Sunday, January 11, 2009

Population Health Management Journal Summary For Your Perusing Pleasure

It's that time again! The December 2008 issue of Population Health Management, that journal formerly known as Disease Management is about to land on your desk. But you're busy. Those e-mails are overwelming your in-box. The December '08 let-it-wait-till-January-'09 management decisions are looming. Do you crack the cover of that journal and if so, which articles are of interest to you? More importantly, is there one you can quote or comment on at that staff meeting tomorrow to the amazement of your colleagues and boss?

The Disease Management Care Blog at your service! Plenty of stuff here across the employer, program, behavioral and actuarial settings........

Ron Loeppke, Sean Nicholson, Michael Taitel, Matthew Sweeney, Vince Haufle, Ronald Kessler: The impact of an integrated population health enhancement and disease management program on employee health risk, health conditions and productivity.

Is the company you work at self insured? You’re in luck because your employer can be like DIRECTV. They distributed an employee health risk assessment in April of 2003 with a $15 gift certificate incentive for completion followed by a $300 credit for their health insurance if a) low risk or b) moderate or high risk and willing to participate in up to 6 lifestyle-health improvement programs. The programs included in-person as well as remote coaching. $15 was enough to get a 60% baseline participation rate. There was a follow up survey in 2005. This report focuses on 543 persons that completed both surveys. As expected there was ‘risk’ shifting over time among the low, medium and high risk populations, but the downhill flow of persons from high to medium and from medium to low exceeded the uphill flow. A reduction in risk was associated with a reduction of 3.5 absences per year versus a comparison group. Unfortunately there is little information on the penetration of this program into the entire DIRECTV workforce: is 543 employees enough to make a difference for an entire company? What’s more frustrating, the authors state we need to wait for another publication to find out if health care insurance claims expense was reduced.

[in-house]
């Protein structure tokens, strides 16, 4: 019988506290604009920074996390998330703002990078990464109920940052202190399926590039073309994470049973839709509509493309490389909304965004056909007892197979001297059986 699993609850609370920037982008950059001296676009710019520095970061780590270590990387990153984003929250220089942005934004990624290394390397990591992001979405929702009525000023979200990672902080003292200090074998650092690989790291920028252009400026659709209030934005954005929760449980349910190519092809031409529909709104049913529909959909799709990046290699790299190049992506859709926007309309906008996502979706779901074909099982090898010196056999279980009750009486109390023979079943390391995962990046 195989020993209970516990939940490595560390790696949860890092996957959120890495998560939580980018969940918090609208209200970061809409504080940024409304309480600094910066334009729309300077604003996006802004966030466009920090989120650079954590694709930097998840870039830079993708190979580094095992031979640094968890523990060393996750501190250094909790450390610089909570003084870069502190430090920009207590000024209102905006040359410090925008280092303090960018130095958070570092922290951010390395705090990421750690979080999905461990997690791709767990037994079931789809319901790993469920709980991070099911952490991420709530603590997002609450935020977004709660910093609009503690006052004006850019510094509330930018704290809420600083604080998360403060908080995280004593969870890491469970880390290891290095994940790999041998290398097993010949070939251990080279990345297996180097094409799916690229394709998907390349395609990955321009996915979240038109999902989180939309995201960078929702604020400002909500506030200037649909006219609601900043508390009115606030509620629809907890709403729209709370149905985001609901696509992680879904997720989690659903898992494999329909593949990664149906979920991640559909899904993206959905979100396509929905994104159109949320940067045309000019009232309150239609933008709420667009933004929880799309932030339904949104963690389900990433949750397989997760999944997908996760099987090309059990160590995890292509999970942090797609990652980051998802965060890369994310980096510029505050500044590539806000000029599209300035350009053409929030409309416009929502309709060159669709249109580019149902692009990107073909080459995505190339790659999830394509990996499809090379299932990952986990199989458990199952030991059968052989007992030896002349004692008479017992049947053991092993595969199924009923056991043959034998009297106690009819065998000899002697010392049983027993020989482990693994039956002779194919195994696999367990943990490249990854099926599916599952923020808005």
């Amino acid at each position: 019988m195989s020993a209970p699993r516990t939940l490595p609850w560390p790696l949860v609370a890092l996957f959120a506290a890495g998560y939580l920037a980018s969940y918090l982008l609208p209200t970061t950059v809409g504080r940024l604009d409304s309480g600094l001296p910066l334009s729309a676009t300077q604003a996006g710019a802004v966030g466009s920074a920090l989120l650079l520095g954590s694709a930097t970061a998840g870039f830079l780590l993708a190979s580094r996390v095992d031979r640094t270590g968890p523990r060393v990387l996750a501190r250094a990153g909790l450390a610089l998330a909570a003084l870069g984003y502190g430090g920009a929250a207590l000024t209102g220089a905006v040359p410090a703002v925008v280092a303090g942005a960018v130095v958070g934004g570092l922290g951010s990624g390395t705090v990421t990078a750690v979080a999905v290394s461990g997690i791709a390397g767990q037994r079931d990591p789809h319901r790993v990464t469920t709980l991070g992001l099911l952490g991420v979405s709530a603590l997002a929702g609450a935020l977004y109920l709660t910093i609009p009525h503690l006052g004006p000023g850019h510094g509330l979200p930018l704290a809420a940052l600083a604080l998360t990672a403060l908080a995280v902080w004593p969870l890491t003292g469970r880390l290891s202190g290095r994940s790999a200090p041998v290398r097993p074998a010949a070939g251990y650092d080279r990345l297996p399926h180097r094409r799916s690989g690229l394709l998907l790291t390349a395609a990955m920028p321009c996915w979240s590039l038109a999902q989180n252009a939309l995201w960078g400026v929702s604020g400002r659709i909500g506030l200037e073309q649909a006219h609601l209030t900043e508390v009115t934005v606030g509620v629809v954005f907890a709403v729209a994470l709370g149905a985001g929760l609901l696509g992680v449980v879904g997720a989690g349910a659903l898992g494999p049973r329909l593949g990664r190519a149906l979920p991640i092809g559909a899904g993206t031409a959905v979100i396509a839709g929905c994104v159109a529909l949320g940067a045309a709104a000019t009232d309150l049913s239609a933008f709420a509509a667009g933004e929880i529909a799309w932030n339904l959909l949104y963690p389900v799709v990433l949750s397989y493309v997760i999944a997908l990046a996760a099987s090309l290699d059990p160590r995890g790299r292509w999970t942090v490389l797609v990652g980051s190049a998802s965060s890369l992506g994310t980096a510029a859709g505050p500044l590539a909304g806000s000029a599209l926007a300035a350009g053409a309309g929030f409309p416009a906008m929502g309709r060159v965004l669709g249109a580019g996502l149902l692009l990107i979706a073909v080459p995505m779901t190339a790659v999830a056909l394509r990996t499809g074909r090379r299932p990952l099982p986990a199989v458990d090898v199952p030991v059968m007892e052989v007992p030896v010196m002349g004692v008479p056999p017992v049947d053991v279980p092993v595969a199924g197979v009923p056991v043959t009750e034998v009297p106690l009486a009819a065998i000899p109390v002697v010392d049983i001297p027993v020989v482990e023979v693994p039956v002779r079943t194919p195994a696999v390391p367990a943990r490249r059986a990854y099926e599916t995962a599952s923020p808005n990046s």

Roger Mazze, Margaret Powers, Harry Wetzler, Cori Ofstead: Partners in advancing care and education solutions study: Impact on processes and outcomes of diabetes care.

The International Diabetes Center at Park Nicollet has developed a ‘Partners in Advancing Care and Education Solutions’ (PACES) program based on their Staged Diabetes Management approach to diabetes care combined with an educational curriculum. 40 medical centers were invited to compete for inclusion in a pilot and 10 were eventually selected. Using the NCQA’s Diabetes Physician Recognition Program and the ADA Education Recognition Program criteria at baseline and at follow-up, there was a broad improvement in most of the diabetes quality measures pre-post. In addition, all participating centers ended up being certified by the NCQA and the ADA. The DMCB wonders if the authors chose the centers that were performing at a low level and/or had the highest interest in succeeding. If so, the generalizability of this study may be limited. On the other hand, if you want to turbocharge your institution’s likelihood of getting ADA or NCQA recognition, these guys may be the ones to call.

Ramsey Farah, Kyahn Kamali, Jeffrey Harner, Ian Duncan, Thomas Messer: Random fluctuations and validity in measuring disease management effectiveness for small populations.